Early Anabaptist theologies of church and state differentiated between the types of power operative in the two realms, and made clear that external forms of coercion such as were common in the temporal realm have no place in the spiritual. The qualitative distinction between the two kingdoms prevents a direct transference of methods.
Are these, then, two non-overlapping magisterial authorities who cannot interact, as Luther suggests? The Anabaptist exemplars mentioned in this paper did not think so. In light of this, two questions remain. First, how does the Christian community relate to temporal authority as disciples of Jesus Christ? Second, in light of the mission of God, how does the Christian community cooperate toward the work of the kingdom of God in the world?
The answer to both questions lies in the Christian mandate to bear witness to the kingdom. Christian witness in Anabaptist reflection has often taken the form of deliberate separation – i.e., isolation, withdrawal – from external structures. But separation alone as a primary form of witness is neither unequivocally faithful nor consistent with historic Anabaptist thought. Hubmaier, Marpeck, and Menno show, in contrast, that critical participation in temporal government can be the locus for witness, framed by the ethical limits discerned by the sensitive Christian conscience. Participation is not itself witness, but can facilitate it where governments seek to follow norms of justice.
But further, witness does not consist in simply working for social justice, or in calling for it where it is lacking. Rather, witness transcends mere justice, embodying righteousness that embraces suffering in the interest of demonstrating love and mercy to others, and so embodying a righteousness higher than mere justice. Witness refuses to rely on temporal forces and structures for protection, much less preservation. It holds loosely the commitments tied to temporal citizenship and trusts that God’s sovereignty will ultimately vindicate the actions of the children of God, even if only eschatologically.
Witness demands that the Christian community embody a dissident relationship to temporal structures and authority.
Christians strive to be good citizens, but are aware that Jesus, not Caesar, is Lord. Consequently, Christians anticipate suffering, knowing that 1) it is to be expected within the ordering of this world (in which we still live); 2) following after Christ entails embrace of suffering in imitation of Christ; 3) the violence of this world can be overcome not by the exercise of violence, but ultimately only by the work of Christians to endure violence as a form of redemptive witness to others.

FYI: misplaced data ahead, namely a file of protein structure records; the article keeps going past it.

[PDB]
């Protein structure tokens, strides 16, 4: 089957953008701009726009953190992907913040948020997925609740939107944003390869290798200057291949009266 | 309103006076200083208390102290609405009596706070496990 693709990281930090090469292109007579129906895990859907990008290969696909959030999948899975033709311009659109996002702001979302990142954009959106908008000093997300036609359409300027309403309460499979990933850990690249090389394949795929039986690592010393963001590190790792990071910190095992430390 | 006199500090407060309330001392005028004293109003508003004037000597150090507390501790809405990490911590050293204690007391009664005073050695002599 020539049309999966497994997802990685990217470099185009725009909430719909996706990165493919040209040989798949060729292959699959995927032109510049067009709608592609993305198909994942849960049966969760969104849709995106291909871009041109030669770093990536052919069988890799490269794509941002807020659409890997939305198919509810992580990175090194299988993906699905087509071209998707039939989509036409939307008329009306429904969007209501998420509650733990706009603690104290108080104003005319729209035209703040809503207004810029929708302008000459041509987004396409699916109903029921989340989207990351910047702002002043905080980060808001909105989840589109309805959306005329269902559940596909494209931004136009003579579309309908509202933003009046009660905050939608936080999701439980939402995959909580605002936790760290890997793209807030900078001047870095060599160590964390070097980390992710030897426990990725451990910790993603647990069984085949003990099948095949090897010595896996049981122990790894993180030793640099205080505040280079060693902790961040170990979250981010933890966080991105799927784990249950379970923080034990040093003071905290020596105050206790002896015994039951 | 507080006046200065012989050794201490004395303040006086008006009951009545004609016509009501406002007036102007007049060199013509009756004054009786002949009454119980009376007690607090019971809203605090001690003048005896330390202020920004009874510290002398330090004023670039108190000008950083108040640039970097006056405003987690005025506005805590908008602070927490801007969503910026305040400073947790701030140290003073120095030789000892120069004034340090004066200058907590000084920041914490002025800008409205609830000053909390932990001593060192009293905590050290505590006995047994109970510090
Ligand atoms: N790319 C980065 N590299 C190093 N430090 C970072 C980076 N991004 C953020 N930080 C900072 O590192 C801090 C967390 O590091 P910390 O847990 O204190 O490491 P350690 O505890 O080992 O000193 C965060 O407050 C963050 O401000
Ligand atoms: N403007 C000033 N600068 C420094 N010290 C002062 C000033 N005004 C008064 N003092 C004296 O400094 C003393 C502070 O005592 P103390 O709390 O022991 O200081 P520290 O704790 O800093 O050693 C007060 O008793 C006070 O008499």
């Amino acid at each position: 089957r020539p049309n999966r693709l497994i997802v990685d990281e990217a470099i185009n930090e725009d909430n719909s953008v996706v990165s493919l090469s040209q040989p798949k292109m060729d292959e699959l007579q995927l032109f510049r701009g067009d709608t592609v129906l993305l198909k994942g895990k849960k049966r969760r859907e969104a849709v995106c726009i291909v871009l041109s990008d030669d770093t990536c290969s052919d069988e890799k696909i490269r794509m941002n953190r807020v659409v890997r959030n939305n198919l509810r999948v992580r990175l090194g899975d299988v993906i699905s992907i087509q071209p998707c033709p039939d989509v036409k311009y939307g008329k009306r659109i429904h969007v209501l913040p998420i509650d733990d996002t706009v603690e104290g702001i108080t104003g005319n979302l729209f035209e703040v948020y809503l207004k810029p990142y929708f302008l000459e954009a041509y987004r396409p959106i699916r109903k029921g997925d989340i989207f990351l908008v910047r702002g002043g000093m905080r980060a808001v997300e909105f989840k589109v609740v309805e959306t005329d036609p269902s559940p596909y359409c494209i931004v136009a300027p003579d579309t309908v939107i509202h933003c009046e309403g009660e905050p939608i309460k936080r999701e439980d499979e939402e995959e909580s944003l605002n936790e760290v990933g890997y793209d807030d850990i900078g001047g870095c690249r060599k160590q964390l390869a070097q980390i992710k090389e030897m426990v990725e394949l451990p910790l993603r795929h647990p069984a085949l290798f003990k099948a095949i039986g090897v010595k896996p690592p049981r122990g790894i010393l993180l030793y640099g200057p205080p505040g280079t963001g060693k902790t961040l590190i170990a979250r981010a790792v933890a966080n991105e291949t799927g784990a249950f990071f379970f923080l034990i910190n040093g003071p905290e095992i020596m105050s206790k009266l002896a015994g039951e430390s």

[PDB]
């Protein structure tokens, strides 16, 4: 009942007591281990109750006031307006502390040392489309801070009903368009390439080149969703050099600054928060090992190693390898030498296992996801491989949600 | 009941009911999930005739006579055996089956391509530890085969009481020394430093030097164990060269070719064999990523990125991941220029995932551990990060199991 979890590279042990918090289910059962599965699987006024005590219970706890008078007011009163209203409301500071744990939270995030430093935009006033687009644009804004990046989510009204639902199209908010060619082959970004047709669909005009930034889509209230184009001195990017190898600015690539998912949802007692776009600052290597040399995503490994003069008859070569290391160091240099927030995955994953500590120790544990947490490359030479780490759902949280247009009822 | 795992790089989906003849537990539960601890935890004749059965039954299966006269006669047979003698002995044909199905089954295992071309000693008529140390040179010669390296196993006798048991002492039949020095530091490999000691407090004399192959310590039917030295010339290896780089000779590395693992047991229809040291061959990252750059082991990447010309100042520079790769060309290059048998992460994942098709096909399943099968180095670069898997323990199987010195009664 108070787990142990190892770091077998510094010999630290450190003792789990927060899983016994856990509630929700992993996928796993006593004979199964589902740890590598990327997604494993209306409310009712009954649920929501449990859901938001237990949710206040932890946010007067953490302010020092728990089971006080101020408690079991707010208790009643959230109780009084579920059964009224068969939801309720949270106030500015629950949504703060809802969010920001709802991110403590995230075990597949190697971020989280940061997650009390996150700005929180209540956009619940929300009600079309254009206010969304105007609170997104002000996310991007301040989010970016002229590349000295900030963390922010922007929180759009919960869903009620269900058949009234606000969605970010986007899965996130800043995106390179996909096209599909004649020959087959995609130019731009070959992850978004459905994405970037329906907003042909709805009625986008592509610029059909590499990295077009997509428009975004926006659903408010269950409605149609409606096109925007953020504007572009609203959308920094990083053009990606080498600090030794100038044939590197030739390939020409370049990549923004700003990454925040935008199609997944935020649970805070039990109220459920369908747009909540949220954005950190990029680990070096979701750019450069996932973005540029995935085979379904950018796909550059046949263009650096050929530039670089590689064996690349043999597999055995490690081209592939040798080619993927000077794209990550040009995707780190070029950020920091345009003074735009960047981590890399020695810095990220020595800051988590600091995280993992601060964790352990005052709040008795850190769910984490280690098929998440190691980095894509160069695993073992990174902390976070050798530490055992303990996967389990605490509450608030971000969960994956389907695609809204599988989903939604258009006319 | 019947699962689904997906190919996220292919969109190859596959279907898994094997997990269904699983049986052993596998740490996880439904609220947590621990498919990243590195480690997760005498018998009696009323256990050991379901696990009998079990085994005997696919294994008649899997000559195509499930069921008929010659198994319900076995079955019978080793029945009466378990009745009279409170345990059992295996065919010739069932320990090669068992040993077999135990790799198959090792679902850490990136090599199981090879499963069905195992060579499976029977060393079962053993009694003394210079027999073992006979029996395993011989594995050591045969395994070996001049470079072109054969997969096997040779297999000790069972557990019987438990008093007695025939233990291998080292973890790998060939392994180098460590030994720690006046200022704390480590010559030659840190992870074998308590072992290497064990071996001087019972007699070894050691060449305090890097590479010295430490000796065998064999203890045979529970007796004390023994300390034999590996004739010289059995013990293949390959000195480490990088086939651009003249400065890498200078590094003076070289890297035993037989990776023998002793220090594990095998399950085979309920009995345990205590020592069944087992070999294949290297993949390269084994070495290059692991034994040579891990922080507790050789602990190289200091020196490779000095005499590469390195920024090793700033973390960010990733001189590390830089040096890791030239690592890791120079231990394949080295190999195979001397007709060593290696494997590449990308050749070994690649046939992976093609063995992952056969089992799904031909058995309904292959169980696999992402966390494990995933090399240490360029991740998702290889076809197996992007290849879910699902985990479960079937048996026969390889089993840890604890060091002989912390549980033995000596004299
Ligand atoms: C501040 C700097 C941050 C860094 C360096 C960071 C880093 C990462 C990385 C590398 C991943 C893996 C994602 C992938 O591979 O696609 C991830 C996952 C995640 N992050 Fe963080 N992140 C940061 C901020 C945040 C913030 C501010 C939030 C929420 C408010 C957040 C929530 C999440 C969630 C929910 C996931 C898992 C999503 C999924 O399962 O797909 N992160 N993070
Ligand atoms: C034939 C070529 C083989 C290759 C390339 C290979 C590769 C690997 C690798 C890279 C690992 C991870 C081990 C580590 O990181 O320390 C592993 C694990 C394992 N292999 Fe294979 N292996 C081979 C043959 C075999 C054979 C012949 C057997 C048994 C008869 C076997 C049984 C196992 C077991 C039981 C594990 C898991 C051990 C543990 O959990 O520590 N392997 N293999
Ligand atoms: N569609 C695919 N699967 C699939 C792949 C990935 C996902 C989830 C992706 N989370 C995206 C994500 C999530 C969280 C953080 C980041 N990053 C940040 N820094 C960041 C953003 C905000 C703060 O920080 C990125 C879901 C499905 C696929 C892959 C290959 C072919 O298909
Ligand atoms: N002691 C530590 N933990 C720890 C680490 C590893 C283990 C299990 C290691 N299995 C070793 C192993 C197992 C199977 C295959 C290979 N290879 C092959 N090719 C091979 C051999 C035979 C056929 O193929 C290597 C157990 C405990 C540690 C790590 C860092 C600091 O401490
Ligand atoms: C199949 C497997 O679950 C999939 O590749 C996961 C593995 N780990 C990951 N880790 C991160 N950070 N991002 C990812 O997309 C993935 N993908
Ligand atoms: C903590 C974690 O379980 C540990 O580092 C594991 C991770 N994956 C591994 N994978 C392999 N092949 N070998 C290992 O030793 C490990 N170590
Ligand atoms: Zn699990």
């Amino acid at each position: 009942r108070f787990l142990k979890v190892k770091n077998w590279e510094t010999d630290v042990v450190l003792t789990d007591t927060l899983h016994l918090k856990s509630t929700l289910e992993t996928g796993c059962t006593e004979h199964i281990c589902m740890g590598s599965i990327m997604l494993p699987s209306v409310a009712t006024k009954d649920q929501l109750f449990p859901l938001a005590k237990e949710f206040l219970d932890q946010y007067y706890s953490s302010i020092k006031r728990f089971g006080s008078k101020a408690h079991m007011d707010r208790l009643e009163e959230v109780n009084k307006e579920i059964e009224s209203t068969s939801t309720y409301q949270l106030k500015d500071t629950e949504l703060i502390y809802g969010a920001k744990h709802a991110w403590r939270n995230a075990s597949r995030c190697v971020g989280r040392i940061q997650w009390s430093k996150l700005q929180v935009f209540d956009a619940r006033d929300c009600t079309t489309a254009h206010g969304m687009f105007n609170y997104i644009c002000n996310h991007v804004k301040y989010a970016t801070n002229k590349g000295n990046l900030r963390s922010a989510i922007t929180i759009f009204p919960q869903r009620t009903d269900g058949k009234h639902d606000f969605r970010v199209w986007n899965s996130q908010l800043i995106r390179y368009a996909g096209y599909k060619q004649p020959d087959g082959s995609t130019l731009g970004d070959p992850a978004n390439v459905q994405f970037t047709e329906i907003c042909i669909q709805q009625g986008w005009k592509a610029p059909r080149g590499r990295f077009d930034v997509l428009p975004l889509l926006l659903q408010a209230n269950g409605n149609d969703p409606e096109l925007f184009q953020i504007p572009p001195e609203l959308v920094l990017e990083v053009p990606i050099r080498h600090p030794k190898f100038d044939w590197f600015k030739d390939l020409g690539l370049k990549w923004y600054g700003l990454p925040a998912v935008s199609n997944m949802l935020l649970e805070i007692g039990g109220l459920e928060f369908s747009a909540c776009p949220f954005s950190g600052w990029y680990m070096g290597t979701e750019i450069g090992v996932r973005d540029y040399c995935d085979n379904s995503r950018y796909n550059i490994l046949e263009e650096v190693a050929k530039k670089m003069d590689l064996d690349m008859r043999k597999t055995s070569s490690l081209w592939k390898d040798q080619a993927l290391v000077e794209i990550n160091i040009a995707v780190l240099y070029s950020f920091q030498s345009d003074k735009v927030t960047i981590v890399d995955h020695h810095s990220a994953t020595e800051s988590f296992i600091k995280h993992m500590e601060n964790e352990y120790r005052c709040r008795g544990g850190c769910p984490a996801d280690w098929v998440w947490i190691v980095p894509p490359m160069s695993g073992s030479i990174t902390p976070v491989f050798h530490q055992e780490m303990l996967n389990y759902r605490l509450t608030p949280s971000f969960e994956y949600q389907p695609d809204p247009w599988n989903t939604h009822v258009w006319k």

Anabaptists often ask whether Christians can participate in coercive or violent exercise of government authority. This is the wrong question, because it presupposes an absolute commitment to something other than Christ as a starting point. Rather, the question of how one’s discipleship will be incarnated in a situation is a far more fruitful way of discerning than to begin with an extreme scenario and generalize from that point. We can see this approach applied historically.
The Anabaptist commitment to separation seen as nonresistance is a contextualized expression of Christian discipleship in the face of opposition rather than it starting presupposition, but in cases where authorities were favourable, separation was not always deemed necessary. For example, Pilgram Marpeck continued to serve intermittently in civil service roles for many years after becoming an Anabaptist. In simple terms, the question “What would Jesus do?” asked in various forms and with difference contexts nuancing it, framed Anabaptist discernment. Sometimes it was asked in a consequentialist way that led to greater participation than I would affirm.
But if 16th century Anabaptism teaches us anything, it is that while natural law principles are clear and direct, human weakness frequently hampers their application. And so we continue, haltingly, but following the words of 1 Peter 2:23 (NIV) — “When he was abused, he did not return abuse; when he suffered, he did not threaten; but he entrusted himself to the one who judges justly.”